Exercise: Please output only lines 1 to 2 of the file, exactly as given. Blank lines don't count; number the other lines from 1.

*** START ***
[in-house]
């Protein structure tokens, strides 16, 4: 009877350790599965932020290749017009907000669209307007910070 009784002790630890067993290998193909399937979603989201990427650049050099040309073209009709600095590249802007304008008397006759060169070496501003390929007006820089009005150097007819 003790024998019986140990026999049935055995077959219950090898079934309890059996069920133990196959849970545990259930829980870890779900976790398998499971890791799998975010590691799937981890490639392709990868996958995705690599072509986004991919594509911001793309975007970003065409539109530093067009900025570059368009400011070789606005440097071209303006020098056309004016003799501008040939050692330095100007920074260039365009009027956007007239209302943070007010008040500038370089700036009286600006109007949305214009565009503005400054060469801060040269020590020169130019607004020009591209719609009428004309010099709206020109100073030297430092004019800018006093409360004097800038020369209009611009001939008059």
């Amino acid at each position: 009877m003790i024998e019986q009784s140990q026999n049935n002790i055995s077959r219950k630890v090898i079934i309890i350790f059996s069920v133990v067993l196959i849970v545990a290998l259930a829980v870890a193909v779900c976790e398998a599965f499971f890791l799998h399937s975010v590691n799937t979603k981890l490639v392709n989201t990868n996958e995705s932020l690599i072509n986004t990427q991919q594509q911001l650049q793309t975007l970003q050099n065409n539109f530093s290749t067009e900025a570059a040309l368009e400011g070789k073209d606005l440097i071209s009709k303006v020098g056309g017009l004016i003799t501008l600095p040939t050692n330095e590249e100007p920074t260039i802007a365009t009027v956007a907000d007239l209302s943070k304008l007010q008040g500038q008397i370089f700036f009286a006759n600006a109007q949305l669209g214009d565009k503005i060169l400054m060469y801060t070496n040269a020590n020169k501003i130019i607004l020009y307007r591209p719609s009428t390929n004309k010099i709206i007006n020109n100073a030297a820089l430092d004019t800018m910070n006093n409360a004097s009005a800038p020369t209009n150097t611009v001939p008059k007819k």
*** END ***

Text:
[in-house]
């Protein structure tokens, strides 16, 4: 009877350790599965932020290749017009907000669209307007910070 009784002790630890067993290998193909399937979603989201990427650049050099040309073209009709600095590249802007304008008397006759060169070496501003390929007006820089009005150097007819 003790024998019986140990026999049935055995077959219950090898079934309890059996069920133990196959849970545990259930829980870890779900976790398998499971890791799998975010590691799937981890490639392709990868996958995705690599072509986004991919594509911001793309975007970003065409539109530093067009900025570059368009400011070789606005440097071209303006020098056309004016003799501008040939050692330095100007920074260039365009009027956007007239209302943070007010008040500038370089700036009286600006109007949305214009565009503005400054060469801060040269020590020169130019607004020009591209719609009428004309010099709206020109100073030297430092004019800018006093409360004097800038020369209009611009001939008059």